It’s a Family Fare
Tucker’s Serves American Cuisine the Old-fashioned Way
There are a few jobs that define Michael Anderson’s professional career as a head chef, but one that perhaps has the most significance was as a dishwasher.
Indeed, while scrubbing in the sinks at Storrowton Tavern & Carriage House in West Springfield, Anderson said he gained what he called the “building blocks” for a long legacy on the other side of the kitchen.
“I felt such a sense of camaraderie between the cooks and the waitstaff,” he told BusinessWest. “There was longevity in that kitchen — people worked there for over 30 years; it wasn’t seen as a stepping stone, where people say, ‘I’m only a waiter until I go on to a different field.’ These people were invested in it, and this was their life.”
But it wasn’t just the culinary bonhomie that attracted Anderson back then. It was the famous owner, William Kavanaugh — or ‘Tucker’ to his close friends and family — who became a mentor to the budding chef. Such was the impression made upon the young man that he said, “I knew way before I ever had a restaurant that his nickname would be its name one day.”
That day would not be in the immediate future, although Anderson said that, from the time he first put together a résumé as a chef, he knew that owning and operating was his goal. After learning the ropes on the line at Storrowton, ultimately becoming executive chef there, he catered for a few years until the call came that Yankee Candle wanted to open its own restaurant at the flagship store in South Deerfield, and the company wanted him to run the kitchen.
Opening Chandler’s Tavern in 1995, he said, was a good dry run for an aspiring restaurateur. “That was a real eye-opener,” he remembered, chuckling. “None of us quite knew what to expect. And when we first opened, we got blasted; we were doing 700 lunches a day.”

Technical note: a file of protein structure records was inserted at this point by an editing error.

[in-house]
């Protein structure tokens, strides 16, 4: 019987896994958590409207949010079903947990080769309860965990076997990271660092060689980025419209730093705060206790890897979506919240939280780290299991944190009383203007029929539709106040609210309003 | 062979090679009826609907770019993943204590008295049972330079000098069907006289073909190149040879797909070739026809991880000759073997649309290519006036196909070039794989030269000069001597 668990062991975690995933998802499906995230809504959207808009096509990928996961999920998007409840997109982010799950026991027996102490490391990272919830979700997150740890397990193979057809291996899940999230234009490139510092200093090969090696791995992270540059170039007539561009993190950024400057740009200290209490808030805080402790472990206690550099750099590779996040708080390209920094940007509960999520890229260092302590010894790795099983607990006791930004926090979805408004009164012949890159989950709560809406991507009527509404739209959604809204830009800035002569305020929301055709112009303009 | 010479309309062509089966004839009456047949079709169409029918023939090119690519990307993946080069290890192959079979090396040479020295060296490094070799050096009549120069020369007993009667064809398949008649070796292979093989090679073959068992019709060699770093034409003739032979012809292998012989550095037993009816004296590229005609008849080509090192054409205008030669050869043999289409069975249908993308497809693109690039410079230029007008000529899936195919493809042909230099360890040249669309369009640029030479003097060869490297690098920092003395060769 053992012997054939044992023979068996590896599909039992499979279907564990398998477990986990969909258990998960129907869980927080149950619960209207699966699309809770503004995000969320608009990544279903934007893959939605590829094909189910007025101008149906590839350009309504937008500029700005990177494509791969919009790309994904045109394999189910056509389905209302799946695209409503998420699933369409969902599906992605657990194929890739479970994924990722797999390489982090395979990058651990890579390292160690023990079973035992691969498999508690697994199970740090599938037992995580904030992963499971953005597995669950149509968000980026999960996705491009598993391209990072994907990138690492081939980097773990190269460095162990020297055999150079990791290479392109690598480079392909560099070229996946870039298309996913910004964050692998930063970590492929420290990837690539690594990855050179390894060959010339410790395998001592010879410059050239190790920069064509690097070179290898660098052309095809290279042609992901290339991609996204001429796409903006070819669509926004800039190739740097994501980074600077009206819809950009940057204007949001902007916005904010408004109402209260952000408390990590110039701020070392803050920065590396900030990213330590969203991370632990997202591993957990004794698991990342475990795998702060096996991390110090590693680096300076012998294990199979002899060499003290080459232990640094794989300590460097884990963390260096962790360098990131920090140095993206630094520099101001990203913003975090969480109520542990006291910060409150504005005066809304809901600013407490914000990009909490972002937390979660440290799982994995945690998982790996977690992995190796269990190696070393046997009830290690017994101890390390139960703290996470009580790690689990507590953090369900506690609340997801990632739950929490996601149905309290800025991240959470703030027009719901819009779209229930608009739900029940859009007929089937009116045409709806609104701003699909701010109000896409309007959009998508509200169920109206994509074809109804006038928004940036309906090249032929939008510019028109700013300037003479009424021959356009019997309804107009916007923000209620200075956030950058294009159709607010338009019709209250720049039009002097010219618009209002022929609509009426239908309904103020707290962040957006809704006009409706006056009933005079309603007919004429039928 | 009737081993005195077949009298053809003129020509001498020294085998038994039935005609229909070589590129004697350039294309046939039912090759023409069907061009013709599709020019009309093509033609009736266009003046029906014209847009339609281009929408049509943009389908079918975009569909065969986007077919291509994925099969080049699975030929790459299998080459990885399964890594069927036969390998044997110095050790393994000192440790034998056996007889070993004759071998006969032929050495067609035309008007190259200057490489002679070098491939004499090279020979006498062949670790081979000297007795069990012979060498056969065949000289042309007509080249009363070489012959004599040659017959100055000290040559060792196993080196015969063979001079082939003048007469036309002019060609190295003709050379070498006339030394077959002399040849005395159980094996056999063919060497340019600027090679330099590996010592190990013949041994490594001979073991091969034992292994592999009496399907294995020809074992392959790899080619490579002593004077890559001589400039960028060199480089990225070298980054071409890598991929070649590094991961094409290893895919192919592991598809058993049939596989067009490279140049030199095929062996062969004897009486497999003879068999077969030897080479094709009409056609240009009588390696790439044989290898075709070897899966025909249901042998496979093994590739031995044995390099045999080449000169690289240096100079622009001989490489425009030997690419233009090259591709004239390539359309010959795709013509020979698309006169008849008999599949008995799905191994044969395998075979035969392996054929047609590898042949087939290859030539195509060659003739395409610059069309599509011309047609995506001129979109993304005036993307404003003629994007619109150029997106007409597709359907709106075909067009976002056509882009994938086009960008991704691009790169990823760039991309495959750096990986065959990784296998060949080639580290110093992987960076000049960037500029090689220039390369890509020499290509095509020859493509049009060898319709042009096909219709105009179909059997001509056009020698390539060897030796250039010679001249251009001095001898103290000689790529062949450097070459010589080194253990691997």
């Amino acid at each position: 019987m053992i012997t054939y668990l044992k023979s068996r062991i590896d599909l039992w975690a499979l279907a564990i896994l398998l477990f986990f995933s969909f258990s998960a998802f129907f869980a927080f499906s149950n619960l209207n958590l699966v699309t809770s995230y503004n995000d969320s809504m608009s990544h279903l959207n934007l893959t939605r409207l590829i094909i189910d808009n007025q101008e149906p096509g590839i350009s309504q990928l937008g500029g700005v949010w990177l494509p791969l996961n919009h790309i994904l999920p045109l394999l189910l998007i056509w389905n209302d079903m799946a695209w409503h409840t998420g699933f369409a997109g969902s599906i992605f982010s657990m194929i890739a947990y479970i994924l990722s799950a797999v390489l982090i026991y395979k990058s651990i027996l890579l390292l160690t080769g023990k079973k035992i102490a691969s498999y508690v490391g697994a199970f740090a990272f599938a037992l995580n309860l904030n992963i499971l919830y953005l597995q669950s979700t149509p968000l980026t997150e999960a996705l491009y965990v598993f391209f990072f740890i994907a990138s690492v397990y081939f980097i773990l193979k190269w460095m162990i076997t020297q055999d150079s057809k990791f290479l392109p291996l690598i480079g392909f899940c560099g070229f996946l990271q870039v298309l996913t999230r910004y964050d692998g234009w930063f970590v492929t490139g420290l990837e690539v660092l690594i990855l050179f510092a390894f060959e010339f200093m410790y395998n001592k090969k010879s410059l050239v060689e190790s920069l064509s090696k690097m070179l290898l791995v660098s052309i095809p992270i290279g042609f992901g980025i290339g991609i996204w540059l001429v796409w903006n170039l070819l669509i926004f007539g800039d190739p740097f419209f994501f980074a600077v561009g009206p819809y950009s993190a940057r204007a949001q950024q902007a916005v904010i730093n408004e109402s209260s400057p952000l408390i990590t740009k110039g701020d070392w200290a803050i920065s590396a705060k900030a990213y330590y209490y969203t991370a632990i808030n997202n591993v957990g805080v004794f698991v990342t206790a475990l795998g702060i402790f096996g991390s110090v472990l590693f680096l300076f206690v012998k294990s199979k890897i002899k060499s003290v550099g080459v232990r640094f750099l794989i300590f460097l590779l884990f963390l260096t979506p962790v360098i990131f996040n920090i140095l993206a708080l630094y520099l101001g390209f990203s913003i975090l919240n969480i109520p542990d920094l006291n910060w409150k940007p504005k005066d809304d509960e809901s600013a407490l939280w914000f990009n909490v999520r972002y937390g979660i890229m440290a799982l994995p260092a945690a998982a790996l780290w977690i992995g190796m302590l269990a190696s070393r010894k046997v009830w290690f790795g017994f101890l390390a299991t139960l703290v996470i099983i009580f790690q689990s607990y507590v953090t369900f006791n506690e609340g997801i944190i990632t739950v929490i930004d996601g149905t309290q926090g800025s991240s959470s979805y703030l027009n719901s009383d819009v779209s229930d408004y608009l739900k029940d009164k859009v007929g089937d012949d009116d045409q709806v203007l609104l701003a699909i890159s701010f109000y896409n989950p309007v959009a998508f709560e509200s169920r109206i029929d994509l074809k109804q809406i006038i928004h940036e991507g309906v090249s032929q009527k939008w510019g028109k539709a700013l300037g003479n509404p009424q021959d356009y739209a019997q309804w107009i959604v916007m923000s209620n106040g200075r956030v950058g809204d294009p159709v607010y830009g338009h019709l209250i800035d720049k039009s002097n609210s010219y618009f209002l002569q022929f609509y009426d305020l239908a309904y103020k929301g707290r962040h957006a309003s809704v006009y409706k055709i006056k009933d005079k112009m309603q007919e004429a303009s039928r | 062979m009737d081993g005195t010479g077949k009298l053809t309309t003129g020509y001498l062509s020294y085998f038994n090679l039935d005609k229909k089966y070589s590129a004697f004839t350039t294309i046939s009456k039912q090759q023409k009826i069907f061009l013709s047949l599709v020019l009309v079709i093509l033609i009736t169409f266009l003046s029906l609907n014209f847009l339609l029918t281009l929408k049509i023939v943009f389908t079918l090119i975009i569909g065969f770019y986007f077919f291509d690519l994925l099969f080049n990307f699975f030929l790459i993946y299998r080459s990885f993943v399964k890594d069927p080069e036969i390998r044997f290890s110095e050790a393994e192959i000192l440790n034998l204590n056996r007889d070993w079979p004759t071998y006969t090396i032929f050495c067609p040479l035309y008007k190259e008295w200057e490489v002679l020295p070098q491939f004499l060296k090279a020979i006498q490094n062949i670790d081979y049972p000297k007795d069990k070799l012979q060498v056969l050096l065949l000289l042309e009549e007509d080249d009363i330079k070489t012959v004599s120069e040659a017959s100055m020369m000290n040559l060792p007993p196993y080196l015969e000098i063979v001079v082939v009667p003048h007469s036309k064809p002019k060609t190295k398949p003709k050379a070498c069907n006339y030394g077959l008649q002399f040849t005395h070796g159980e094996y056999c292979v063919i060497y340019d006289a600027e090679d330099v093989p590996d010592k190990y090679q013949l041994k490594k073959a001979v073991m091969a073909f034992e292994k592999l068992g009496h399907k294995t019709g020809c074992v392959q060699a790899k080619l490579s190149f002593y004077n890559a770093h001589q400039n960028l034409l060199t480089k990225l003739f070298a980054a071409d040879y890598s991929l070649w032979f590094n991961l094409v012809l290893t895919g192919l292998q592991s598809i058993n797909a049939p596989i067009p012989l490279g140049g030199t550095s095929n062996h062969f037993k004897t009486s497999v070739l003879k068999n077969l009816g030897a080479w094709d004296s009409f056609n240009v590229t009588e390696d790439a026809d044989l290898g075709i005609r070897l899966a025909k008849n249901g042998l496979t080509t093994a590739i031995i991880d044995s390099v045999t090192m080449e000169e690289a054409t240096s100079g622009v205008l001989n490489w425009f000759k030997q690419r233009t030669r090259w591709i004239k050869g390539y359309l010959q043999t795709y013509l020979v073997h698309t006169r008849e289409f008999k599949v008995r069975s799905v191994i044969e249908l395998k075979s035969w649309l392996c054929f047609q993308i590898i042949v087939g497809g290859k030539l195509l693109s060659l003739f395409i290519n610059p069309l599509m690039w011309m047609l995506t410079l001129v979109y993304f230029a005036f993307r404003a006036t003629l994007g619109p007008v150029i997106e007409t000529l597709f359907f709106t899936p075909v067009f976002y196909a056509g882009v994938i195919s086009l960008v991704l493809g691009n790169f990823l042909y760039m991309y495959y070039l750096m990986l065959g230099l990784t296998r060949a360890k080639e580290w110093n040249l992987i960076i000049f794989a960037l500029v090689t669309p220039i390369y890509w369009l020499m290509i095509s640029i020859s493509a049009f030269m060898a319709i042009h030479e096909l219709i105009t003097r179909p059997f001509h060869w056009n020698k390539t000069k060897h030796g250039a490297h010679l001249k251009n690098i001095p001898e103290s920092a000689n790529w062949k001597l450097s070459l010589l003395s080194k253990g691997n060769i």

The 45-minute commute wasn’t very appetizing to Anderson, however, especially with a growing family. “It was right around the time our first daughter was born,” his wife and co-owner, Karen, said. “He came home one day and said, ‘I quit my job.’”
The man who always wanted to own his own spot wasn’t hanging up his pots to dry, though: right down the road from their home in Westfield, Anderson had spotted a derelict building for sale on College Highway in Southwick. “It took me only a couple of days to know that this was the place for my restaurant,” he said.
Today, Tucker’s sits across the street from that spot, in a building created for the husband-and-wife restaurateurs. Sitting down with BusinessWest, the Andersons were joined by Karen’s uncle, Evan Mattson, who is retired from his job owning an insurance agency. These days, he does the restaurant’s accounting, is the host, and rolls up his sleeves to tend bar on occasion.
The walls are cluttered with framed paintings by the couple’s children, Paige and Payton, making this truly a family affair.